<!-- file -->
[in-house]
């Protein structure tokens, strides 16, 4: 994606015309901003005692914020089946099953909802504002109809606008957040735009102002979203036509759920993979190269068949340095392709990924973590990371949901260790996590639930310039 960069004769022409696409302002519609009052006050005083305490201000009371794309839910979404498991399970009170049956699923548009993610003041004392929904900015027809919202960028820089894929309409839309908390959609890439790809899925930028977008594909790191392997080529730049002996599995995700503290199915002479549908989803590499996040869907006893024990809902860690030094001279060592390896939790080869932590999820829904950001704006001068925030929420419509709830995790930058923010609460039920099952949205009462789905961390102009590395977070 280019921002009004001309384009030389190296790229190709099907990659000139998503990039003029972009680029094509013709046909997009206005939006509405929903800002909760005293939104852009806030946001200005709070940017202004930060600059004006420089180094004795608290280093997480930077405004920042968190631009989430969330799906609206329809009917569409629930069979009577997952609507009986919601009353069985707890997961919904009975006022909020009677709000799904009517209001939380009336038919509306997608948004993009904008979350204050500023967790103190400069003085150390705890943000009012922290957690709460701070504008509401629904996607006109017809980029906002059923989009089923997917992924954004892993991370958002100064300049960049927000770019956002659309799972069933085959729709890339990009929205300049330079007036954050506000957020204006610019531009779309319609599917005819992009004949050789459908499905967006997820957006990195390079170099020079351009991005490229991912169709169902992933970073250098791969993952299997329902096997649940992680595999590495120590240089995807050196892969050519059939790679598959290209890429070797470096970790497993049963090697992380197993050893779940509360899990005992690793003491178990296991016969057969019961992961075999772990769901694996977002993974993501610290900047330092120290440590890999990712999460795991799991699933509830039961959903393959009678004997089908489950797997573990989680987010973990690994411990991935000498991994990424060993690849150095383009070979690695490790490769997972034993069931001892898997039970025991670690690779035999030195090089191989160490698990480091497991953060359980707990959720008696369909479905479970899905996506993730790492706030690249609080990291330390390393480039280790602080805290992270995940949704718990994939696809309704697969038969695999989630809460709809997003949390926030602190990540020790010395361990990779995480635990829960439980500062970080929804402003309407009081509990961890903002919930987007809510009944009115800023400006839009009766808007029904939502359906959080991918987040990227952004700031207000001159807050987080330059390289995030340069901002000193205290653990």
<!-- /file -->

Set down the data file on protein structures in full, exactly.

[in-house]
């Protein structure tokens, strides 16, 4: 994606015309901003005692914020089946099953909802504002109809606008957040735009102002979203036509759920993979190269068949340095392709990924973590990371949901260790996590639930310039 960069004769022409696409302002519609009052006050005083305490201000009371794309839910979404498991399970009170049956699923548009993610003041004392929904900015027809919202960028820089894929309409839309908390959609890439790809899925930028977008594909790191392997080529730049002996599995995700503290199915002479549908989803590499996040869907006893024990809902860690030094001279060592390896939790080869932590999820829904950001704006001068925030929420419509709830995790930058923010609460039920099952949205009462789905961390102009590395977070 280019921002009004001309384009030389190296790229190709099907990659000139998503990039003029972009680029094509013709046909997009206005939006509405929903800002909760005293939104852009806030946001200005709070940017202004930060600059004006420089180094004795608290280093997480930077405004920042968190631009989430969330799906609206329809009917569409629930069979009577997952609507009986919601009353069985707890997961919904009975006022909020009677709000799904009517209001939380009336038919509306997608948004993009904008979350204050500023967790103190400069003085150390705890943000009012922290957690709460701070504008509401629904996607006109017809980029906002059923989009089923997917992924954004892993991370958002100064300049960049927000770019956002659309799972069933085959729709890339990009929205300049330079007036954050506000957020204006610019531009779309319609599917005819992009004949050789459908499905967006997820957006990195390079170099020079351009991005490229991912169709169902992933970073250098791969993952299997329902096997649940992680595999590495120590240089995807050196892969050519059939790679598959290209890429070797470096970790497993049963090697992380197993050893779940509360899990005992690793003491178990296991016969057969019961992961075999772990769901694996977002993974993501610290900047330092120290440590890999990712999460795991799991699933509830039961959903393959009678004997089908489950797997573990989680987010973990690994411990991935000498991994990424060993690849150095383009070979690695490790490769997972034993069931001892898997039970025991670690690779035999030195090089191989160490698990480091497991953060359980707990959720008696369909479905479970899905996506993730790492706030690249609080990291330390390393480039280790602080805290992270995940949704718990994939696809309704697969038969695999989630809460709809997003949390926030602190990540020790010395361990990779995480635990829960439980500062970080929804402003309407009081509990961890903002919930987007809510009944009115800023400006839009009766808007029904939502359906959080991918987040990227952004700031207000001159807050987080330059390289995030340069901002000193205290653990």